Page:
Start with Resilience

I really appreciate LAVA magazine and other sports mags, such as Runners World, Running Times, Triathlete Mag, for featuring articles that highlight the importance of training the mental aspect of performance. Here is a recent article that highlights developing a personal resilience over fear. Check it out!Mind Games: Learning to Suffer http://lavamagazine.com/features/mind-games-learning-to-suffer/#axzz22WQF4fYe

Mental control and managing internal and external stimuli takes training just like physical training, natural mental and physical ability can only take you so far. There are many mental skills/tools that can be practiced and utilized to be able to manage pain and suffering more effectively during sport performance. However, I have to agree with coach Lindly when she states that tough personal experiences condition you to be able to tolerate tough physical conditions. I would call this resilience.

Psychological resilience according to Wikipedia, free encyclopedia:
Resilience in psychology refers to the idea of an individual’s tendency to cope with stress and adversity. This coping may result in the individual “bouncing back” to a previous state of normal functioning, or simply not showing negative effects.”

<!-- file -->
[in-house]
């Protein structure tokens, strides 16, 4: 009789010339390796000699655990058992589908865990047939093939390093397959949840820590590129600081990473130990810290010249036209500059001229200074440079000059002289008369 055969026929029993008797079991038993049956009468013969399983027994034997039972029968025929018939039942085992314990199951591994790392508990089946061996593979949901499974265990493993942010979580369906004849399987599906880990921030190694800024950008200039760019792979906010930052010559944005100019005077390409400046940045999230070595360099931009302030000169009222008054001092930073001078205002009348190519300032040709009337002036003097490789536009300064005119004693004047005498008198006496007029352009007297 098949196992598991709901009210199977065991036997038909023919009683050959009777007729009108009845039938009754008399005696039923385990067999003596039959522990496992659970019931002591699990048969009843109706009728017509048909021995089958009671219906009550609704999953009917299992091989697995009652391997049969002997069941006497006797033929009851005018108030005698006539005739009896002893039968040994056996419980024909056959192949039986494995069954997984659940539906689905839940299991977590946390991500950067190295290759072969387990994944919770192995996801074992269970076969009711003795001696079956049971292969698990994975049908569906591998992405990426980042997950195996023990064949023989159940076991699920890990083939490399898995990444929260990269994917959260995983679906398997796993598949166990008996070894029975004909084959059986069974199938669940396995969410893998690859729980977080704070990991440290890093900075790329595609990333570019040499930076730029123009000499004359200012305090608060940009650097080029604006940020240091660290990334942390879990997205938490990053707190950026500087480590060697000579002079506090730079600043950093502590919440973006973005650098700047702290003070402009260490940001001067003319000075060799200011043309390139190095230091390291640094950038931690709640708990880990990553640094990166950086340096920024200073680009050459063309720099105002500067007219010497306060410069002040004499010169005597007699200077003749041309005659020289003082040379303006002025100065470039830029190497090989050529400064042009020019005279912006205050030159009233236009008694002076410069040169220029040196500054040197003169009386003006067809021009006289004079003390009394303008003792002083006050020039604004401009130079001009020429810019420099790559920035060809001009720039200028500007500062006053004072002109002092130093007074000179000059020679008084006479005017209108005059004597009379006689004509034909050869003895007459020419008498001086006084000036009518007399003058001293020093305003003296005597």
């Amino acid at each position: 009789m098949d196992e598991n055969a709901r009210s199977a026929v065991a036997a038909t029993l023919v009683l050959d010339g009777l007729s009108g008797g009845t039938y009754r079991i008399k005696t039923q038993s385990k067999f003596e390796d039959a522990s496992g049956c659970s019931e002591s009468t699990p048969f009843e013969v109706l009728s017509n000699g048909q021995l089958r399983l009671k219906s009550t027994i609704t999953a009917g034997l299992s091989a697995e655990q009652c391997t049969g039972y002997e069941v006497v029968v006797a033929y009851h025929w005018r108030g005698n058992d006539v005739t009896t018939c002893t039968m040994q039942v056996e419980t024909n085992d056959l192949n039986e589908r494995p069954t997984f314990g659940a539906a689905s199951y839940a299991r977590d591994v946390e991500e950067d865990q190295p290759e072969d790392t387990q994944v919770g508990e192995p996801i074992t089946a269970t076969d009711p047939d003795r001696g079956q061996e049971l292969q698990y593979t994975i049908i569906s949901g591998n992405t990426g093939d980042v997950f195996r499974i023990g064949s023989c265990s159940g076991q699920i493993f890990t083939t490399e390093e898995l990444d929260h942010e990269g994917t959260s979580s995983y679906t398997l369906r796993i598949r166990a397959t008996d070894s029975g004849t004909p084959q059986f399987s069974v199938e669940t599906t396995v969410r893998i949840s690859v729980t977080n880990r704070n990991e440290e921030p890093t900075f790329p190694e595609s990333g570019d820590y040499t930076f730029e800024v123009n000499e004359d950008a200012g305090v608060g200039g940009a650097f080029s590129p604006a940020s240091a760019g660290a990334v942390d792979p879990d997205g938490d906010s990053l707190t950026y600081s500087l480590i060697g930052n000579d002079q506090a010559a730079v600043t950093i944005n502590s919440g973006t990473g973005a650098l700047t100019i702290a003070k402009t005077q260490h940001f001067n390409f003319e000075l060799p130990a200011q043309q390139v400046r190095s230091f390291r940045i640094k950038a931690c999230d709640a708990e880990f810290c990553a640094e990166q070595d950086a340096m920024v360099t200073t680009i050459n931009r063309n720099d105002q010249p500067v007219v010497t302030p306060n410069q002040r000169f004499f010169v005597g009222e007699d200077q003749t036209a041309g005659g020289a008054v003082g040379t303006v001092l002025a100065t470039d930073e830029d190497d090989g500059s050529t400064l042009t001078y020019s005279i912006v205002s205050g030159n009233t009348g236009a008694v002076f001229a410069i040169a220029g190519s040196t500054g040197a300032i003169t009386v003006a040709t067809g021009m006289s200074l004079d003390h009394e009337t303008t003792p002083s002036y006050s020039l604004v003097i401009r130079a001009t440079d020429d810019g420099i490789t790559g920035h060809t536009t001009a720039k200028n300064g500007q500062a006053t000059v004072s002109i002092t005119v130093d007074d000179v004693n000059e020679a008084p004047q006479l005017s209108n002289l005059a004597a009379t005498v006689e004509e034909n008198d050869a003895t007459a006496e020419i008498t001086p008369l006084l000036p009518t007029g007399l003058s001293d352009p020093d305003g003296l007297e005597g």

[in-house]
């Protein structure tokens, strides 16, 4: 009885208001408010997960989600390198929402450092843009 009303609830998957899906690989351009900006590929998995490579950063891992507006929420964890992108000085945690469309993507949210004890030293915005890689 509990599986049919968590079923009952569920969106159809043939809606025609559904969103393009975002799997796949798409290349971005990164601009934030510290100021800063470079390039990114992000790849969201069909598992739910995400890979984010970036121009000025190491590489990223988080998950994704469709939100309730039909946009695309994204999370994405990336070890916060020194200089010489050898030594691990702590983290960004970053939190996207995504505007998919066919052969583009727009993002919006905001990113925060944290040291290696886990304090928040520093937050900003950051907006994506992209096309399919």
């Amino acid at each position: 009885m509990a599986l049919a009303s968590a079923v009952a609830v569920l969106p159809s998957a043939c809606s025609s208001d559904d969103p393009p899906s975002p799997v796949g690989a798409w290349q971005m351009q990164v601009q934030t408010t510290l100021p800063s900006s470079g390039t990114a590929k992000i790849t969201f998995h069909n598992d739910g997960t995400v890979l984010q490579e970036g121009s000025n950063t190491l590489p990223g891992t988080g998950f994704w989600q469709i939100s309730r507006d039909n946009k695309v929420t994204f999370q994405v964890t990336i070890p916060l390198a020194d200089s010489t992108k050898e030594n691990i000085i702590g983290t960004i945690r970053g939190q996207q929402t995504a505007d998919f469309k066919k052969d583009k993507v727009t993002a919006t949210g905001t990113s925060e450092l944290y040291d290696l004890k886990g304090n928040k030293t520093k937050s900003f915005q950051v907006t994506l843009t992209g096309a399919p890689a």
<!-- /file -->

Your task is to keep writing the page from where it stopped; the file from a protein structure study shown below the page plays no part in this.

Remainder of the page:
As a starting point think back to a time when you have bounced back from life’s hardships. Remember how you got through it and how the pain did not last forever. If you had to talk to your past self at that time what would you say to you? What do you think you needed to hear at that time in order to stay encouraged through that tough situation? Such as, “You’ll get through this.” “You’ll be alright.” “Things will work out.” “After this something better will come.” Then use that statement to encourage yourself through that next tough workout or training.

Published by

Dr. Gloria Petruzzelli

Dr. Petruzzelli is clinical sport psychologist and certified mindfulness meditation teacher located in Sacramento, California. She works with elite athletes and sport teams across the country. She is competitive athlete herself and enjoys practicing yoga, spending time with her family and traveling.

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